Hoisting Ortom with his Own Petard

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    Sufuyan Ojeifo

    I watched on the Nigeria Television Authority, NTA, on Monday, July 30, 2018, shortly before the network news at 9 O’clock, a repeat telecast of the press conference addressed by the national chair of the All Progressives Congress (APC), Comrade Adams Oshiomhole, on the Benue state governor, Dr. Samuel Ortom’s July 25 defection to the Peoples Democratic Party (PDP).

    The press conference, which took place at the party’s national secretariat on Friday, July 27, 2018, packed in it the force, velocity and magnitude of a grenade. Someone even said it was an atomic bomb, judging by the extent of the collateral damage that it seemingly caused to Ortom’s political rating. Oshiomhole had simply hoisted Ortom with his own petard.

    Surely, the governor’s agenda was to destroy the APC platform in Benue. But Oshiomhole had quickly risen to the occasion and turned the table against him. In a tirade of counter narratives, he deconstructed Ortom’s deliberately-choreographed theatrics about people blocking the road and telling him not to go to Abuja to meet with the APC national leadership.

    To the APC national chair, the histrionics were aimed at validating and rationalising Ortom’s obvious bad faith and consequent defection. He, however, dismissed them as pieces of comedy probably fit for Nollywood. It was obvious that Ortom had made up his mind to jump ship, for which Oshiomhole expressed relief. Ortom’s alleged non-performance had become a moral burden to the party. Fielding him, notwithstanding his perceived electoral baggage, would have become an albatross to the party.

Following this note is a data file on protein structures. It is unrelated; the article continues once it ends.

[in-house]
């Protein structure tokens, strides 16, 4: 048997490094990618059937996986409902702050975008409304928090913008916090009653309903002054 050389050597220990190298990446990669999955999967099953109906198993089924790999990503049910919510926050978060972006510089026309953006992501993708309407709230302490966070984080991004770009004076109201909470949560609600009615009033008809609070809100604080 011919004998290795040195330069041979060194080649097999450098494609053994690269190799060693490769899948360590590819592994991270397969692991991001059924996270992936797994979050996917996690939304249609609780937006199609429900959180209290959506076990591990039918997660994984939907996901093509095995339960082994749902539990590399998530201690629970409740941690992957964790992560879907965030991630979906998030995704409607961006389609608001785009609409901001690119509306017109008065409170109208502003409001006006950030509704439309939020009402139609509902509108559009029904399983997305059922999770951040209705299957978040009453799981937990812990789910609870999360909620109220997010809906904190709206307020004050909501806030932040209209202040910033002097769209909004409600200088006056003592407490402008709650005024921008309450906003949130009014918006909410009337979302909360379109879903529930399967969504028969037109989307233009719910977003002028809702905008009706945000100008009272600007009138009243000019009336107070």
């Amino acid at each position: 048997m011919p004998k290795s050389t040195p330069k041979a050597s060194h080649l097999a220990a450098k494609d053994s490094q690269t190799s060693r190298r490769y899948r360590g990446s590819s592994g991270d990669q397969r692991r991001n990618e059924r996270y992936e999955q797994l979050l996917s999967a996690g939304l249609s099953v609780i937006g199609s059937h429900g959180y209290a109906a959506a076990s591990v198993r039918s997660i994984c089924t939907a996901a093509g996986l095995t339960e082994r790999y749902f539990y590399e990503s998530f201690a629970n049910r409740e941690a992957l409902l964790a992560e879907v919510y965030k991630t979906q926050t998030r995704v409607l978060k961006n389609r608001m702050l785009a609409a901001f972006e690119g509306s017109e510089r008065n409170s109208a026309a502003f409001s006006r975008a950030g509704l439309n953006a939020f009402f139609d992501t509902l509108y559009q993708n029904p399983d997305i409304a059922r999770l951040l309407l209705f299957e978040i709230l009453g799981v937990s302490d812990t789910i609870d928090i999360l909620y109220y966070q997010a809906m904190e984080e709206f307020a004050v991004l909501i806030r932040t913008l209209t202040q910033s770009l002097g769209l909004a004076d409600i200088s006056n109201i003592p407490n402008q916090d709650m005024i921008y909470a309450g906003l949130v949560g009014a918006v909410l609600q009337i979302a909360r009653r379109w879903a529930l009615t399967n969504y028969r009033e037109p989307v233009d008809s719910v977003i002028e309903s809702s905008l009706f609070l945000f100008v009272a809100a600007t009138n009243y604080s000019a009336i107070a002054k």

Besides, that he left, despite assurances by the national leadership of the APC that the party did not have a red but yellow card, was indicative of an under-the-table agenda. In a fit of righteous indignation, Oshiomhole had not only exposed Ortom’s shenanigans but also denied him the electoral values that he claims to have and which he desperately seeks to put to test on the platform of his new party.

    Indeed, the Oshiomhole-Ortom showdown is the kind of stuff of which the 2019 electioneering will be made: those seeking re-election will be rewarded and rejected on the basis of their performance and non-performance respectively. Besides, those who are offering themselves afresh for election will be thoroughly interrogated to confirm and reconfirm their capacities to perform and deliver on campaign promises.

    In the race for 2019 elections, it would be quite interesting if the parties can draw public attention to the stewardships of their elected officials. There should be cross-party interrogations of performances and capacities anchored on cogent and verifiable facts. Those who seek to govern or represent the people must be made to imbibe the sense of accountability to the people who voted for them.

    In this instant case, all gloves were off, yes, there were no more niceties. Ortom had crossed the Rubicon and created the impression that the APC had spurned good faith in its relationship with him. Oshiomhole would not accept that suggestion, knowing full well the specifics of Ortom’s foibles and how they had affected the party’s profile somewhat negatively.

    It was like throwing down the gauntlet to the APC and Oshiomhole. Trust Oshiomhole not to fight shy. He confronted the issues. He did not to speak tongue-in-cheek. He said that after the national leadership first met separately with Ortom and the other group, there was need to meet both parties together so they could speak looking into each other’s eyes. The meeting, according to him, was arranged for Wednesday, July 25, 2018, at the behest of Ortom but he decided, instead of coming for the meeting, to engage in the now historic monkeyshines.

    Firing from the hips, Oshiomhole said that the APC leaders in Benue alleged that Ortom had not performed and that there was nothing on ground to justify his being given the governorship ticket. Besides, if he must be fielded at all costs, he would have to work for the ticket.